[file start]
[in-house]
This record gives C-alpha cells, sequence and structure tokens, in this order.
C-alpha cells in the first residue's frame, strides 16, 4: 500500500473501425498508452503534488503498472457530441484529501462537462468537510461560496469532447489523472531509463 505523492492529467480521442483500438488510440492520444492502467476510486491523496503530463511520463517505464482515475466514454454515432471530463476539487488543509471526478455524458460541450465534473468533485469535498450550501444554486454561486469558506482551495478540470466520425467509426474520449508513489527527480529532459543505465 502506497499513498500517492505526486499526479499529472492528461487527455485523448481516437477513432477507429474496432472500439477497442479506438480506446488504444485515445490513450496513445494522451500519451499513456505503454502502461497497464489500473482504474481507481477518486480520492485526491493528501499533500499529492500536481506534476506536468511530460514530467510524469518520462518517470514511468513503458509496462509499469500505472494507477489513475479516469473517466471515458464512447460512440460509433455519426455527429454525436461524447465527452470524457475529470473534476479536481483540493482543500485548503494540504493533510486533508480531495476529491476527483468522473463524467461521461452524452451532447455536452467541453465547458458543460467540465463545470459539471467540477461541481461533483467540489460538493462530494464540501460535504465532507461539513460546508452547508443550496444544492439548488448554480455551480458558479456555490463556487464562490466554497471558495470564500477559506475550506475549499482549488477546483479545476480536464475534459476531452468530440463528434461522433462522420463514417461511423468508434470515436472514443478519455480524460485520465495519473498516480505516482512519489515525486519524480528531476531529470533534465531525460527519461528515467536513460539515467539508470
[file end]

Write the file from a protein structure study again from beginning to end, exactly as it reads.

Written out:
[in-house]
This record gives C-alpha cells, sequence and structure tokens, in this order.
C-alpha cells in the first residue's frame, strides 16, 4: 500500500473501425498508452503534488503498472457530441484529501462537462468537510461560496469532447489523472531509463 505523492492529467480521442483500438488510440492520444492502467476510486491523496503530463511520463517505464482515475466514454454515432471530463476539487488543509471526478455524458460541450465534473468533485469535498450550501444554486454561486469558506482551495478540470466520425467509426474520449508513489527527480529532459543505465 502506497499513498500517492505526486499526479499529472492528461487527455485523448481516437477513432477507429474496432472500439477497442479506438480506446488504444485515445490513450496513445494522451500519451499513456505503454502502461497497464489500473482504474481507481477518486480520492485526491493528501499533500499529492500536481506534476506536468511530460514530467510524469518520462518517470514511468513503458509496462509499469500505472494507477489513475479516469473517466471515458464512447460512440460509433455519426455527429454525436461524447465527452470524457475529470473534476479536481483540493482543500485548503494540504493533510486533508480531495476529491476527483468522473463524467461521461452524452451532447455536452467541453465547458458543460467540465463545470459539471467540477461541481461533483467540489460538493462530494464540501460535504465532507461539513460546508452547508443550496444544492439548488448554480455551480458558479456555490463556487464562490466554497471558495470564500477559506475550506475549499482549488477546483479545476480536464475534459476531452468530440463528434461522433462522420463514417461511423468508434470515436472514443478519455480524460485520465495519473498516480505516482512519489515525486519524480528531476531529470533534465531525460527519461528515467536513460539515467539508470